Sometimes when you win—you lose and sometimes when you lose—you win.

In White Men Can’t Jump, Rosie Perez teaches Woody Harrelson, “Sometimes when you win, you really lose, and sometimes when you lose, you really win….”

Obviously, the real question is to know when to accept losing and what to learn from it.

Undoubtedly in a democracy we must accept the people’s vote and stop protesting it in the hope of turning back the clock. Oh, well now I probably lost half my readers.

While I was not his supporter and railed against his candidacy, I am learning to accept Trump’s victory and more importantly, to see it in the proper light that ‘America is greater than any one leader’.

As L.B.J. famously said in 1963, speaking for the first time as President of the United States after Kennedy’s assassination. “A great leader is dead; A great nation must move on. Yesterday is not ours to recover, but tomorrow is ours to win or lose.”

Or, as the late singer, poet and songwriter Leonard Cohen wrote “There is a crack in everything. That’s how the light gets in.” Sometimes things don’t go as we imagined or as initially wanted, that doesn’t mean that we can tell how things will turn out.

We need remember that no one died and while some of us would have liked a different result, we must constructively channel our resolve and resilience in the service of our nation’s future and stop crying over our perceived loss. Or better on, as famously stated by the great Imelda Marcos – Win or lose, after the election – we go shopping.

A lot of things have been said about “what would we tell our children” following this election and I know one thing we should never tell our kids: We cannot tell them, “Do not accept the results of a democratic election.”

But let’s try a better and more optimistic argument for our new age. I recently read Thomas Ricks review of the Season’s Military History and in looking back at a series of historical events, I want to suggest that the outcome was often very different from the view immediately after or during the events that shaped our recent history.

Trying to keep its soldiers from harm, the extreme separatist movement in America during the WWII was actually responsible for the attack on Pearl Harbor.

General McArthur’s zeal, during the Korean War, was responsible for the establishment of the current hostile North Korea.

Yet, the humiliating defeat in that war is ultimately responsible for the establishment of the US military-industrial complex which led to America ultimately winning the cold war.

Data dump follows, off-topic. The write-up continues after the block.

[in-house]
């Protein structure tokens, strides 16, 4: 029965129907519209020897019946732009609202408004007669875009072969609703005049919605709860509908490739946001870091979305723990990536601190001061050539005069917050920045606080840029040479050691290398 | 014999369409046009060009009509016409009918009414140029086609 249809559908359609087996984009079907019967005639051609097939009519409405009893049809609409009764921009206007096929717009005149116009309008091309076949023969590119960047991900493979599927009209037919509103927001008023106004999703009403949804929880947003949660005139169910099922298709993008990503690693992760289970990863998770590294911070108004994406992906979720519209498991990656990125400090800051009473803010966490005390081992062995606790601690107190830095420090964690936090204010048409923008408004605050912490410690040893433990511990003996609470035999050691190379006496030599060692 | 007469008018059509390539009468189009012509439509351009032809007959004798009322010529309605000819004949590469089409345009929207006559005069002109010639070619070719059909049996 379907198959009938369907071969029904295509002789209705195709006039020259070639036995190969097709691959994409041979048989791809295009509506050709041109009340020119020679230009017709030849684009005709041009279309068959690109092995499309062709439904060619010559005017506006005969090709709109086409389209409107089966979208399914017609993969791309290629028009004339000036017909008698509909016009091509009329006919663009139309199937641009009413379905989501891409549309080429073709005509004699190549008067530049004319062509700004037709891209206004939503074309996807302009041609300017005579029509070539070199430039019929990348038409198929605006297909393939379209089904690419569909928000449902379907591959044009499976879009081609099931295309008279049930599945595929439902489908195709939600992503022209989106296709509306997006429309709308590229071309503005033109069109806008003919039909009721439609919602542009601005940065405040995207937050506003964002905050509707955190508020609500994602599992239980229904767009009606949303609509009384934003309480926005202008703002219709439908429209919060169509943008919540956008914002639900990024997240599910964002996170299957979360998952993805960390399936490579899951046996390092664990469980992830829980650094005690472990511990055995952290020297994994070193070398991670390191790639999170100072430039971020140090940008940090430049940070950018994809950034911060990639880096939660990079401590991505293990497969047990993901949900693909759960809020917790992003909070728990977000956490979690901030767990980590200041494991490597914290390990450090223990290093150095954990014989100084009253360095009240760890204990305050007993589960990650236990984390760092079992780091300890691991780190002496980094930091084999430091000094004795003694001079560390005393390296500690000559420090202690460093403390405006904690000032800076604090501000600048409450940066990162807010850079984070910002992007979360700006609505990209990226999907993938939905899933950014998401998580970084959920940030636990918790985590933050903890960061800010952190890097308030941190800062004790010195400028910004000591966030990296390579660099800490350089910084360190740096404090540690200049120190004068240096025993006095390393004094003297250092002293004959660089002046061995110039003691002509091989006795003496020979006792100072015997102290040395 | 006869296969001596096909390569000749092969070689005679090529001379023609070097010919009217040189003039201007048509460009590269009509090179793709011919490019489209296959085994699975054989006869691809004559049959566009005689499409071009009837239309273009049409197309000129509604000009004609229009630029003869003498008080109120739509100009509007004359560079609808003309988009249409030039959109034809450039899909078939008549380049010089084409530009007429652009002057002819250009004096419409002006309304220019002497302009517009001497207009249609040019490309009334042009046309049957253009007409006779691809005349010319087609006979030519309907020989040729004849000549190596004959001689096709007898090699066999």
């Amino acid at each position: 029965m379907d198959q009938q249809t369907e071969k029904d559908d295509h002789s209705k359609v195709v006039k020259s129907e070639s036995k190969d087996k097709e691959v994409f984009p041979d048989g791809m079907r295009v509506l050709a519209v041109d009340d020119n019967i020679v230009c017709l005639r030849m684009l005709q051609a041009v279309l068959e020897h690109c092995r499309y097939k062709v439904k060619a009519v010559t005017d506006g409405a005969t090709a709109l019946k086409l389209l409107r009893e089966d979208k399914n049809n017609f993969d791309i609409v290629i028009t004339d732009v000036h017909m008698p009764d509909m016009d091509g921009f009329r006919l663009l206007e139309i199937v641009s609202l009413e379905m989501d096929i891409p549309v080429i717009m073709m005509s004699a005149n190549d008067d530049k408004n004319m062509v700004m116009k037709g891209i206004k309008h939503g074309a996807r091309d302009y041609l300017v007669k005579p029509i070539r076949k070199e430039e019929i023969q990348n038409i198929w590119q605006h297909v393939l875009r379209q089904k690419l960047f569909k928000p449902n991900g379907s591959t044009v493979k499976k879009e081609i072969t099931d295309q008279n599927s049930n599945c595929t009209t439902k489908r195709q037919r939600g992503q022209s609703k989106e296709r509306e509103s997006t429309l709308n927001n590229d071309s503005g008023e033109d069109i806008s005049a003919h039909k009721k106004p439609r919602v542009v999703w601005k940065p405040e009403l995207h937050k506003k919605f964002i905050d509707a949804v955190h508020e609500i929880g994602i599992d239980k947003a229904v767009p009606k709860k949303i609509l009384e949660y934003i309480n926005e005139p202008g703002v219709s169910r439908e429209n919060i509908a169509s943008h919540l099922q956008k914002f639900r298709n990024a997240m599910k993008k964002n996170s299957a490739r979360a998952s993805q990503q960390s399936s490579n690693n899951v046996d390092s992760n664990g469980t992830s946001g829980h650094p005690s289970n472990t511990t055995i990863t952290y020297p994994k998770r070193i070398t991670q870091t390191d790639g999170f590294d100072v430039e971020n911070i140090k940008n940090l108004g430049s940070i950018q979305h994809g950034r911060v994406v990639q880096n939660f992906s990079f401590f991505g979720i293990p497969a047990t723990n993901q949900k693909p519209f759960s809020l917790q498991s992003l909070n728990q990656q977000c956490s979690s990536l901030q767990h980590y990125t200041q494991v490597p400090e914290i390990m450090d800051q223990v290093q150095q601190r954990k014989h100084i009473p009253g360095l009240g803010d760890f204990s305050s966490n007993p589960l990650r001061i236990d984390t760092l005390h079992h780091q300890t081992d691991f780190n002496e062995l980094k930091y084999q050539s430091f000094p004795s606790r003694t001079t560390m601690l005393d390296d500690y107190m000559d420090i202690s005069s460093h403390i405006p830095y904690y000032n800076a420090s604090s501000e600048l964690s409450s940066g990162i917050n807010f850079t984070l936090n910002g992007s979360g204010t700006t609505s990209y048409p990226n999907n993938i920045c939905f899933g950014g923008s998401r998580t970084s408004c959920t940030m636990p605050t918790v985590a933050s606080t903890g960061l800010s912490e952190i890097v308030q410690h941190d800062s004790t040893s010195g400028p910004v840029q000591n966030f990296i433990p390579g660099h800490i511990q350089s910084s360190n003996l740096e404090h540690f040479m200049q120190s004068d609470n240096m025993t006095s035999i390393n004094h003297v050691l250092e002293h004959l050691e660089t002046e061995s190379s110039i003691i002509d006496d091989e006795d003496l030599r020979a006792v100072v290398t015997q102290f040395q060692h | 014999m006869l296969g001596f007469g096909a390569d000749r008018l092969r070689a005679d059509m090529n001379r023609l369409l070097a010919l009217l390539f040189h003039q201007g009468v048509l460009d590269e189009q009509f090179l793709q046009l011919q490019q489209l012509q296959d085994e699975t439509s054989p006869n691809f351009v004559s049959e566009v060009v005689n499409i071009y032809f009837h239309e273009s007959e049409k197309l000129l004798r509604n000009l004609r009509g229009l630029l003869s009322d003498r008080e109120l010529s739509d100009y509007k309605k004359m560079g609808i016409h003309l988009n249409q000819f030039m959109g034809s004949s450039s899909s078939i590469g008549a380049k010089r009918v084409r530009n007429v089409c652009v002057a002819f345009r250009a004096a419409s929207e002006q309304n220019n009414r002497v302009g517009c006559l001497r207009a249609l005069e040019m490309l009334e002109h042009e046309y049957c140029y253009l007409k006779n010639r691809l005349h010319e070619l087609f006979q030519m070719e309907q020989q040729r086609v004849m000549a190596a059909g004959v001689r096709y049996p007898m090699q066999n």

The aggressive administration of the early 1960’s was responsible for the disaster in the Bay of Pigs and the Vietnam War, yet it was the same President, JFK, who defied Khrushchev’s gamble on his being a weak leader.

Lyndon Jonson was not the brightest of our Presidents, yet it was he who signed the most important series of legislation of our time, and Nixon, despite being so hated and dishonest, was actually responsible for the normalization of our relationship with China, which changed the face of our world.

We don’t have a crystal ball and we cannot tell how things will turn out. Sometimes, just when we think we’ve lost – we win and vice versa.

That doesn’t suggest that ‘anything goes’, but that we need to focus on what Presidents do and not what they say on the campaign trail.

If making promises that cannot be kept is accepted hyperbole by one candidate, why should Trump’s tactic of being a distasteful offensive and disagreeable candidate be any different? It worked for him and he won. This is our unfortunate election process and we cannot blame him for playing it to win, even as we disagree with his tactics.

One truism that is the cornerstone of my belief system is that civil society depends on the special distinction between what people do and what they say.

Trump may have said things that offended me, but I am trying to keep an open mind as to who he is and am looking forward to following his Presidency with optimism.

Hillary may have made mistakes with her emails and the Clinton Foundation fundraising, but I am able to separate that from who she is, and President Obama often acted with elitist righteous indignation, but I don’t want to regard him as such.

“The greatest test of courage on earth is to bear defeat without losing heart,” said Robert Green Ingersoll, one of the greatest orators of the nineteenth century during the Golden Age of Free Thought, and who was noted for his defense of agnosticism.

Or as Leonard Cohen said, “Act the way you’d like to be and soon you’ll be the way you act.”

Part of being an American includes both – eternal optimism and the understanding that no one person, no matter how great or wicked they are, can make or break us.

Therefore, I want us to approach the coming months and years with renewed optimism and a resurgence of involvement in the political process.

“Win or lose, we have applied the best of ourselves to the task at hand,” said the great Vince Lombardi.

Only this way will we insure that we make America great again. Improve it from within rather than complain from the outside.

About the Author
Soli now lives in the US, but he was born in Romania and later lived in Israeli boarding school Hadasim, as part of the Aliyat Hanoar. He served in the Israeli Air Force, and graduated with a degree in architecture from the Technion. After settling in Jaffa, he moved to the US and had several businesses. He has been married for 37+ years, and is the father of 4 and grandfather of 4.
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